In addition, because of the register-based nature of this study, patient-specific predisposing factors for bleeding complications, such as anticoagulant or anti-platelet therapy or liver cirrhosis, could not be identified from the available data. A high incidence of post-operative bleeding has been reported in patients on long-term anticoagulant therapy undergoing LC, even when the anticoagulant therapy was discontinued long enough for the international normalized ratio to be normalized [24]. Additionally, in a Swedish register study, systemic thromboprophylaxis increased the risk of bleeding complications in LC, but the incidence of thromboembolic complication was not significantly reduced [25]. On the other hand, the association between anti-platelet therapy and bleeding complications is controversial, especially in the case of emergency surgery. In a recent retrospective case–control study, long-term aspirin anti-platelet therapy was not associated with increased risk of bleeding complications in emergent LC for acute cholecystitis [26]. Based on the results, the authors concluded that long-term aspirin use should not be used as an independent factor to delay an emergent LC. The impact of the new non-vitamin K antagonist oral anticoagulants on the incidence of bleeding complications associated with LC remains an interesting topic for future research.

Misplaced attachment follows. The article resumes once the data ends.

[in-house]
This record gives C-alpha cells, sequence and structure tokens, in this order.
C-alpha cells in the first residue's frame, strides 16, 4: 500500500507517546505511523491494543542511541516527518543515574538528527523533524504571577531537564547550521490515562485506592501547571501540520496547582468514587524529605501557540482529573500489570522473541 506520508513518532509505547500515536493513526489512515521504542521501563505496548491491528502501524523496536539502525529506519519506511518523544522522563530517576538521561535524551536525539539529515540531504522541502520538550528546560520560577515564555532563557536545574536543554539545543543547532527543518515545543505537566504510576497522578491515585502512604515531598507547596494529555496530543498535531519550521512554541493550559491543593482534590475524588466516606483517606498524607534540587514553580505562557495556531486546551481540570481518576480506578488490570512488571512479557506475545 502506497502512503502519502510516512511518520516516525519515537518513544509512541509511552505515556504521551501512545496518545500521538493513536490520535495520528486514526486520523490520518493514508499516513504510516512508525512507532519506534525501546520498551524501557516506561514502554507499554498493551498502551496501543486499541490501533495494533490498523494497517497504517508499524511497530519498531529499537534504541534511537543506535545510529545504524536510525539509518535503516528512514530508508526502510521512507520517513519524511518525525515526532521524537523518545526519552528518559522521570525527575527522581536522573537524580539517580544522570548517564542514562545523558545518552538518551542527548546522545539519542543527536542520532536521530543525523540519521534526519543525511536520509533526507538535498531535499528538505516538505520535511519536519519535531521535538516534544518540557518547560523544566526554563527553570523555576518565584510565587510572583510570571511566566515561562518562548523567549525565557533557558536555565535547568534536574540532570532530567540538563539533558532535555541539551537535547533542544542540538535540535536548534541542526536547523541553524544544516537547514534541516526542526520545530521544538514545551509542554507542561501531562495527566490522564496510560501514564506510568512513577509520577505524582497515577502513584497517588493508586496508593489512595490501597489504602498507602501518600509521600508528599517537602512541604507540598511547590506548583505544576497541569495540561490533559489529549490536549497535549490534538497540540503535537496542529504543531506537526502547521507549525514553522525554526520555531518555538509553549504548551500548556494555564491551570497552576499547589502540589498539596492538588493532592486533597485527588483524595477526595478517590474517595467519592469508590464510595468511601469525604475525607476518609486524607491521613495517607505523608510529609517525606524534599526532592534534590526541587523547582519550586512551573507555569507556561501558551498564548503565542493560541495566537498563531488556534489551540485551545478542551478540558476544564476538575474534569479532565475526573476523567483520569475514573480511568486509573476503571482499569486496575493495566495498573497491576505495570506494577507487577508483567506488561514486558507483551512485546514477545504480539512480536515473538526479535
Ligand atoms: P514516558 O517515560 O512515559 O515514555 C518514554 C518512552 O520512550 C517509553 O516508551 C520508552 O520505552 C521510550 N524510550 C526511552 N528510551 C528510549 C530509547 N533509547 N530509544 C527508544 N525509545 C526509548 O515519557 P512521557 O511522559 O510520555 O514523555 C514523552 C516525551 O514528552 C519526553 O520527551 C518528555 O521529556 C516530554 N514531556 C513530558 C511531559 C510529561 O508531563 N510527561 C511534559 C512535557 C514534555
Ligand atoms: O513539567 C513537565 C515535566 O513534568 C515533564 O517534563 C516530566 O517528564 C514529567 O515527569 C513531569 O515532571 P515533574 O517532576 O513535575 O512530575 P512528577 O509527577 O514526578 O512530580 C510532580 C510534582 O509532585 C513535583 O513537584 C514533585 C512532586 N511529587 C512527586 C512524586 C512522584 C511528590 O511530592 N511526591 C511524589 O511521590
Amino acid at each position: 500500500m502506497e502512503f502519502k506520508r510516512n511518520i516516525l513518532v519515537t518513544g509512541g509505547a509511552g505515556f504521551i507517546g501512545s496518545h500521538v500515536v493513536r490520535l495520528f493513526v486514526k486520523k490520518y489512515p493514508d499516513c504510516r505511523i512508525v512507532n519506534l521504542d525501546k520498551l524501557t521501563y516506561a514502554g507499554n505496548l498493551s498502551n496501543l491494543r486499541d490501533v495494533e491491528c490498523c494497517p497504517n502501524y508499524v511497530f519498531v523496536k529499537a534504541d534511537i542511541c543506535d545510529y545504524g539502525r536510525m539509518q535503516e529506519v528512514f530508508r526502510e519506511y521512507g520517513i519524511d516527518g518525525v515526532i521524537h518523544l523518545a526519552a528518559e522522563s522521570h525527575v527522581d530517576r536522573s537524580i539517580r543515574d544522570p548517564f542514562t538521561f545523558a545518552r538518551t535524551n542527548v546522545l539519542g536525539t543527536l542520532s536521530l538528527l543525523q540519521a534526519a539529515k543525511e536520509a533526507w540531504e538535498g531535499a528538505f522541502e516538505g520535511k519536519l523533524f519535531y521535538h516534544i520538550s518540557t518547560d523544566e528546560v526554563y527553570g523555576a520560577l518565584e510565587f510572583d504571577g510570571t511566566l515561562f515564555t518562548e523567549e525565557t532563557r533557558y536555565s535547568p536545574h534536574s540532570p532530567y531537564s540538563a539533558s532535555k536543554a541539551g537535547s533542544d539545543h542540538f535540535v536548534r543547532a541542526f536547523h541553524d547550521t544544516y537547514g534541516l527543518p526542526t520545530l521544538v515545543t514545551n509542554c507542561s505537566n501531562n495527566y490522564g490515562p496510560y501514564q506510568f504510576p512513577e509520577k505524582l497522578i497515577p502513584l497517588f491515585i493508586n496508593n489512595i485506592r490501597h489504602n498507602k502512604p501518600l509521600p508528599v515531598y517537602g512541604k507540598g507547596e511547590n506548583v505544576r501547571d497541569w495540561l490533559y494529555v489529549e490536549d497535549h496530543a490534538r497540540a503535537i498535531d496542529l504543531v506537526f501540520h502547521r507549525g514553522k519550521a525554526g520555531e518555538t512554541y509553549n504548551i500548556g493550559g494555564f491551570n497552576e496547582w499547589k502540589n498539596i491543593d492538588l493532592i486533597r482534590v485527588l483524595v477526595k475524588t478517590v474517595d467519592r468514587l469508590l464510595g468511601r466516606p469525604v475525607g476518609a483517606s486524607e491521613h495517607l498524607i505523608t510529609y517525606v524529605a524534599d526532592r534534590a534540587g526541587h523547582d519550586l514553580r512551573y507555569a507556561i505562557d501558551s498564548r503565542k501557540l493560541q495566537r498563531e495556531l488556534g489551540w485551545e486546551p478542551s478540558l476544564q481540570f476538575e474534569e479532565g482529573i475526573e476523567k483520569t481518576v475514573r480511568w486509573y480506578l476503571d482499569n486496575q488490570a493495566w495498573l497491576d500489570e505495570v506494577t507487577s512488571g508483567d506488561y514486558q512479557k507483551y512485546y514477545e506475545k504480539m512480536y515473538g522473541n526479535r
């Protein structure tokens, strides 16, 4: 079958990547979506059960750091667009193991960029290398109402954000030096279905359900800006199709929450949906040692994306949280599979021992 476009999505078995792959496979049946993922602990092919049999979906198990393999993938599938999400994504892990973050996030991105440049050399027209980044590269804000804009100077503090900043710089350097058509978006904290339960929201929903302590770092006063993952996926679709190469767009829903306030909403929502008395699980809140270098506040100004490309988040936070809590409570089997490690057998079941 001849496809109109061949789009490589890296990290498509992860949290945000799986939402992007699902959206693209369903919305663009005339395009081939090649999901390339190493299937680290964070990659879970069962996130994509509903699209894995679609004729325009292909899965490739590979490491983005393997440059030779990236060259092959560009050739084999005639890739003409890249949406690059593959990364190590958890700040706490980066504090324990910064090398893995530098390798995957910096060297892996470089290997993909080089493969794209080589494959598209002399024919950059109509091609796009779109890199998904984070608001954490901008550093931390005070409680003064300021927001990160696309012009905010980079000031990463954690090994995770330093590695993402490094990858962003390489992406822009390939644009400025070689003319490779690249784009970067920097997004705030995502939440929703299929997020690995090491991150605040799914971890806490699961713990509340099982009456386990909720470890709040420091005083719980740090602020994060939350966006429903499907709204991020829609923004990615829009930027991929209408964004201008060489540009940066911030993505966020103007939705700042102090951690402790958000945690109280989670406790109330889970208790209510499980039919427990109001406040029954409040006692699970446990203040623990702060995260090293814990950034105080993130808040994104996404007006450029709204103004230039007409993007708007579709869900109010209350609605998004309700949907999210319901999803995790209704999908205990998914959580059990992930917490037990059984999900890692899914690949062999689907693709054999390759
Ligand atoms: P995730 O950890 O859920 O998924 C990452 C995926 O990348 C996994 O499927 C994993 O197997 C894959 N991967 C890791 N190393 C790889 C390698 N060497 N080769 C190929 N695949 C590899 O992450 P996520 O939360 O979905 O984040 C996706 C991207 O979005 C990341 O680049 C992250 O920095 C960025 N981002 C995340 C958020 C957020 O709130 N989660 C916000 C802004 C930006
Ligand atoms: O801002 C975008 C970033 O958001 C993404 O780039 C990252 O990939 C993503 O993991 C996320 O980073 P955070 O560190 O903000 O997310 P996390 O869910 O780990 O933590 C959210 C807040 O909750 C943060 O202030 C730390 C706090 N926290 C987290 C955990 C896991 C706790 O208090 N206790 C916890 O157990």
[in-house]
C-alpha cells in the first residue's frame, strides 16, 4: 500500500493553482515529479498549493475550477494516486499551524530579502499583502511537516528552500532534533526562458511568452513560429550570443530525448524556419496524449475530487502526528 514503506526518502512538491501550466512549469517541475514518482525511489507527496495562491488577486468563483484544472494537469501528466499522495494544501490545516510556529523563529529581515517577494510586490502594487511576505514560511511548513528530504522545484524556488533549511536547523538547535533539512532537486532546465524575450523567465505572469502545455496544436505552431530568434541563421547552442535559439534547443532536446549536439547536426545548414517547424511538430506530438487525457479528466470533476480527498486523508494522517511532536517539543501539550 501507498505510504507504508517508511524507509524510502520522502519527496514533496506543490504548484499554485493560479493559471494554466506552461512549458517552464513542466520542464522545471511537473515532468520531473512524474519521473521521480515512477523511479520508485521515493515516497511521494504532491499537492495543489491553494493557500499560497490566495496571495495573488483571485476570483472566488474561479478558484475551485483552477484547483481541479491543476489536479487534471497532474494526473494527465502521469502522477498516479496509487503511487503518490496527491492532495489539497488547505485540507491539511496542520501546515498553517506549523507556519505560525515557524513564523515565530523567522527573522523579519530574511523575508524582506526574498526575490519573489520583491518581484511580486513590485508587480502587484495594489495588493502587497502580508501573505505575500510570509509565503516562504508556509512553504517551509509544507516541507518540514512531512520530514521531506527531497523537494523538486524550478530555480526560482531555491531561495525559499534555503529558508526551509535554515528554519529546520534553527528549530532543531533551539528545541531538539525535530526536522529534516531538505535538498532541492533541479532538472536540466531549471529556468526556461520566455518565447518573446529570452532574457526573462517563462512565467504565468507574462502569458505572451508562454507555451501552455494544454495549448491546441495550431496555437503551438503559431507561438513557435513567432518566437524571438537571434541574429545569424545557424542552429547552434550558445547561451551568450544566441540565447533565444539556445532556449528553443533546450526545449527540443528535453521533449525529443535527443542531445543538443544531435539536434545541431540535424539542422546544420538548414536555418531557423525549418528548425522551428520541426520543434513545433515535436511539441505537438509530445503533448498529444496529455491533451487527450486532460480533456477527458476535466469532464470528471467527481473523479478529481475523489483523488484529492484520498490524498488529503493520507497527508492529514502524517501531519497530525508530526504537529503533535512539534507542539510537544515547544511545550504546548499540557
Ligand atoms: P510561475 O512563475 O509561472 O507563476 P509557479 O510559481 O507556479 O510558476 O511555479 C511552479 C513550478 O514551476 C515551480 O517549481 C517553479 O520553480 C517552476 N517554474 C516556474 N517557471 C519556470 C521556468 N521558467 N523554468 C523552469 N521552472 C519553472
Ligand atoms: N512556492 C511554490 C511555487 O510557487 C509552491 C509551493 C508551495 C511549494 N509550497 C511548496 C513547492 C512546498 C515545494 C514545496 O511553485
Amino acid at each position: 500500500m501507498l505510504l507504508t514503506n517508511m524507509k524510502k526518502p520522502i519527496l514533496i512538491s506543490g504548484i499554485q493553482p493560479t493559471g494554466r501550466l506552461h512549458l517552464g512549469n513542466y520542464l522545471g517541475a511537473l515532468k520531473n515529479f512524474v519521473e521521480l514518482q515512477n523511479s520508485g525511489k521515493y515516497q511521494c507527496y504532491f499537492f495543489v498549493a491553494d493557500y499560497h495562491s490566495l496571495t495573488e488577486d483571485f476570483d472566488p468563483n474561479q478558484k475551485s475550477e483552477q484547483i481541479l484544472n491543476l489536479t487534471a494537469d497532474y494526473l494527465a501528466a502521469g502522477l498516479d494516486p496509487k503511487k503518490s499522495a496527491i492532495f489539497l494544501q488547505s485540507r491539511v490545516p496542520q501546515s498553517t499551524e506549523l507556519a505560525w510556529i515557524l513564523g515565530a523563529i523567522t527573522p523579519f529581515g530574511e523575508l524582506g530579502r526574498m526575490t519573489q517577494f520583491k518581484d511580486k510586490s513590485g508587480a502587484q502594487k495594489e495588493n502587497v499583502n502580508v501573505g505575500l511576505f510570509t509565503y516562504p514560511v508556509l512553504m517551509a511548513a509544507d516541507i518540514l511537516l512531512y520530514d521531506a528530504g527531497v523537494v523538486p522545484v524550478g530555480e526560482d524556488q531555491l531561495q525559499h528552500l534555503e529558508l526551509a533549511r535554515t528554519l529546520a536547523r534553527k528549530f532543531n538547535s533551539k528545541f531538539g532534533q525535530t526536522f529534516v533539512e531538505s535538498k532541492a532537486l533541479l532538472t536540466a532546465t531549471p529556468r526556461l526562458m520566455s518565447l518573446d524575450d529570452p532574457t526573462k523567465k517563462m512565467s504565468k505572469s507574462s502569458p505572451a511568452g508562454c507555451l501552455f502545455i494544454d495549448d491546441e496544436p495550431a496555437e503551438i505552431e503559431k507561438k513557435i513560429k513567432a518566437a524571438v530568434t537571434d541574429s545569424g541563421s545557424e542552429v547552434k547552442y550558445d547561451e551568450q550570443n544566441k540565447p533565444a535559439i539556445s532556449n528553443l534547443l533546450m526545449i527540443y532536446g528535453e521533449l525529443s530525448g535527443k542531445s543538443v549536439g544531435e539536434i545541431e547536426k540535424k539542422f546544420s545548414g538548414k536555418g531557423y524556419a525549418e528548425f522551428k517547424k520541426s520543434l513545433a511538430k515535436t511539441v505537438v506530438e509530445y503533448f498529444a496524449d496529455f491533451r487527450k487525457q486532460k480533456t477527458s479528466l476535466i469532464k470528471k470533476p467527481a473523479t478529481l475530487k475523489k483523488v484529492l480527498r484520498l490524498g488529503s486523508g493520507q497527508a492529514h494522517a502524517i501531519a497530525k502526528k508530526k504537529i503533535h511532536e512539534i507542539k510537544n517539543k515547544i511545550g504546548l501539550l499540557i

The present study shows that, in additions to other virtues, LC is associated with lower transfusion rates of RBCs, PLTs and FFP products compared to OC. The mean transfused dose for RBCs, PLTs or Octaplas® and the mean cost of transfused blood component products per transfused patient did not differ significantly between LCs and OCs indicating the severity of bleeding complication may not vary substantially between OC and LC. Nevertheless, the observed higher transfusion rate in OC increases the average costs of OC compared to LC.


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We acknowledge Mrs. Lisa Kivela for revising English. No external funding was received for this manuscript.

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Correspondence to H. Paajanen.

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Competing interests

Drs. Suuronen, Kivivuori, Tuimala and Paajanen have no conflicts of interest or financial ties to disclose.

Authors’ contributions

Study conception and design: HP, SS. Data acquisition: JT. Data analysis: JT, AK. Data interpretation and manuscript preparation, editing and final approval: All authors.

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Suuronen, S., Kivivuori, A., Tuimala, J. et al. Bleeding complications in cholecystectomy: a register study of over 22 000 cholecystectomies in Finland. BMC Surg 15, 97 (2015).

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  • Laparoscopic cholecystectomy
  • Open cholecystectomy
  • Bleeding complication